ger of becoming accomplices to new kinds of manipulation or deceitful practices achievable based on how applied cultural research is used. Working for clients can place control of the use of research results and ethical decisions into their hands to a greater degree, as many clients are seeking targeted results for commercial or other interests. In a broad sense, this kind of applied work may be in opposition to the interests and needs of research participants. O’Dell has already pointed to these ethical questions and challenges by arguing for the contextualization of the ‘usefulness’ question and exploring the border zone of academic research and applied cultural research (O’Dell 2009). O’Dell (2009), Silltoe (2007) and others have also noted the obstructive nature of an ‘applied/pure’ distinction in research. Even so, applied cultural researchers have to contend with questions of ethical standards and other challenges in their work in different ways than researchers within academia. This is perhaps a reason for researchers working in various contexts both inside and outside academia proper to engage with these questions, to contend with applied cultural research and establish parameters and prospects for it. Responding to these challenges, this thematic section explores the practical applicability of cultural research by presenting different examples of applied research areas with their contexts and contentions. The four articles included highlight challenges faced by the practitioners as well as the insights they gained from their applied research. The articles explore how cultural research is being conducted and communicated both inside and outside of academia, and aim to show the circumstances and dilemmas of this kind of research. The section begins with Elias Mellander and Anna-Mari Fagerström’s article Balancing Acts: Culture as Commodity Among Business Consultants. In analyzing a cross-cultural consultancy, the authors uncover how culture is turned into a commodity for the company to use as a tool. Their research finds that tensions exist between theoretical approaches to culture within the consultancy’s work, and delivering tools and approaches to clients becomes more difficult as a result of that complexity. This article points to the challenge of using culture outside of academia, and notes the need to critically reflect on the process. The second article in the section considers how work is changing, and what it means when the space and time of work is flexible. In Time-Space Flexibility and Work: Analyzing the “Anywhere and Anytime Office” in the Entertainment, New Media, and Arts Sector, Leila Valoura discusses blurring boundaries between work and home, and how new boundaries between these realms are materialized through objects and routines. Using the notion of bridging, the reader is invited to rethink realms of work and leisure as well as those of academic and non-academic spaces. The final two articles concern cities and urban planning. Samantha Hyler presents research from Helsingborg, Sweden in Invisible Lines Crossing the City: Ethnographic Strategies for Place-making. This article addresses the significance [316]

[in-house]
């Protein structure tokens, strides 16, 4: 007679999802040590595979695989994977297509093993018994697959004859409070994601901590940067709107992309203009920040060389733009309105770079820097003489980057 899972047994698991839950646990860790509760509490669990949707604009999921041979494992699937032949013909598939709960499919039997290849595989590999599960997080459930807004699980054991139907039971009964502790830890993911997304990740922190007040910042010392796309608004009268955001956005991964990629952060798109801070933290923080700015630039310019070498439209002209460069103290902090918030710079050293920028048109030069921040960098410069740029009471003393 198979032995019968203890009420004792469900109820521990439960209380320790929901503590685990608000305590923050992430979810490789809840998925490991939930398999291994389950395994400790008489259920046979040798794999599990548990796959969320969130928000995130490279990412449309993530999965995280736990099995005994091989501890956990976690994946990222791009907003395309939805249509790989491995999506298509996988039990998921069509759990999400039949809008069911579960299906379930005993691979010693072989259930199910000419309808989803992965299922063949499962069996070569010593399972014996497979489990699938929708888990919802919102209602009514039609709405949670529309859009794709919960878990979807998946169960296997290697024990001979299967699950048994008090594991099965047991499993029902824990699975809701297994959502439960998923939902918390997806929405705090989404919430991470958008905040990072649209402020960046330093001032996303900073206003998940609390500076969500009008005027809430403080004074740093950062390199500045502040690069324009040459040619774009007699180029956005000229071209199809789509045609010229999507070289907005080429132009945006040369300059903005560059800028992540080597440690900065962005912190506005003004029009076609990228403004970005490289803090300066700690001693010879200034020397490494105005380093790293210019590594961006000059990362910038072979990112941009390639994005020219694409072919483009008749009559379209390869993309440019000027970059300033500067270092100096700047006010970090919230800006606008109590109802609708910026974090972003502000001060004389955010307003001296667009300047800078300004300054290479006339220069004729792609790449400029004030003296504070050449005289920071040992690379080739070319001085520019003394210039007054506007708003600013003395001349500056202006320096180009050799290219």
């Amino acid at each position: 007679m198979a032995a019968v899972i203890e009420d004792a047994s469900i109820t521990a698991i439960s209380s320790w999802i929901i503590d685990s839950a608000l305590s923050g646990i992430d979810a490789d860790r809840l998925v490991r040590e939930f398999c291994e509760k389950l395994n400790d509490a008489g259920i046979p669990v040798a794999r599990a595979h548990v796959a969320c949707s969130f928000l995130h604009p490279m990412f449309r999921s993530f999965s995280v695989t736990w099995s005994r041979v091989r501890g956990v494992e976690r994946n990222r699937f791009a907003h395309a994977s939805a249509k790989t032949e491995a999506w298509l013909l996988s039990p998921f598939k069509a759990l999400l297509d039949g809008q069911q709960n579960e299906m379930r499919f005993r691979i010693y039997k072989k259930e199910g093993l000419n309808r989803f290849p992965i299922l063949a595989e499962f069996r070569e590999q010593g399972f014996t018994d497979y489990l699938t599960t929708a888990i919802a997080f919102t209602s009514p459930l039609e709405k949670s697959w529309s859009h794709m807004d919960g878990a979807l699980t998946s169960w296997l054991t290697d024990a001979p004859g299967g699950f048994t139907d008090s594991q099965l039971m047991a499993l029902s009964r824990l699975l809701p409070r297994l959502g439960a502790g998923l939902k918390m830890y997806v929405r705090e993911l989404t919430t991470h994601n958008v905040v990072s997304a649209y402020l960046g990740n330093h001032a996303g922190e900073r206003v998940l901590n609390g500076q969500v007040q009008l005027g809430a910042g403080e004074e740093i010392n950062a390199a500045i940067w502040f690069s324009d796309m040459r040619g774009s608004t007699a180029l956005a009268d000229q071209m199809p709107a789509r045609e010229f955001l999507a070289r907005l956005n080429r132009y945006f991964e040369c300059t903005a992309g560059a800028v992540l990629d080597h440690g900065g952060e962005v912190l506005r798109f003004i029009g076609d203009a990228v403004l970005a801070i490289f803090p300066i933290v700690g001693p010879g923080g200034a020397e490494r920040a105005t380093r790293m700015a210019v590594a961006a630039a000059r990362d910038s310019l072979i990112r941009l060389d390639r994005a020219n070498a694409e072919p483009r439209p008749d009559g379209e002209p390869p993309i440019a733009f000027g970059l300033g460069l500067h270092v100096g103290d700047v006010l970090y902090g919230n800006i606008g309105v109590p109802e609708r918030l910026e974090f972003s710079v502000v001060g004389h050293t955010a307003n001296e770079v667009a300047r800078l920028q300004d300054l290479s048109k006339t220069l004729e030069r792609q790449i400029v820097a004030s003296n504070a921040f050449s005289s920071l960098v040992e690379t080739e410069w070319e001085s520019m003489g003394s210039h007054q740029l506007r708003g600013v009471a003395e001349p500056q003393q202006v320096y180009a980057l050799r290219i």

Culture Unbound, Volume 5, 2013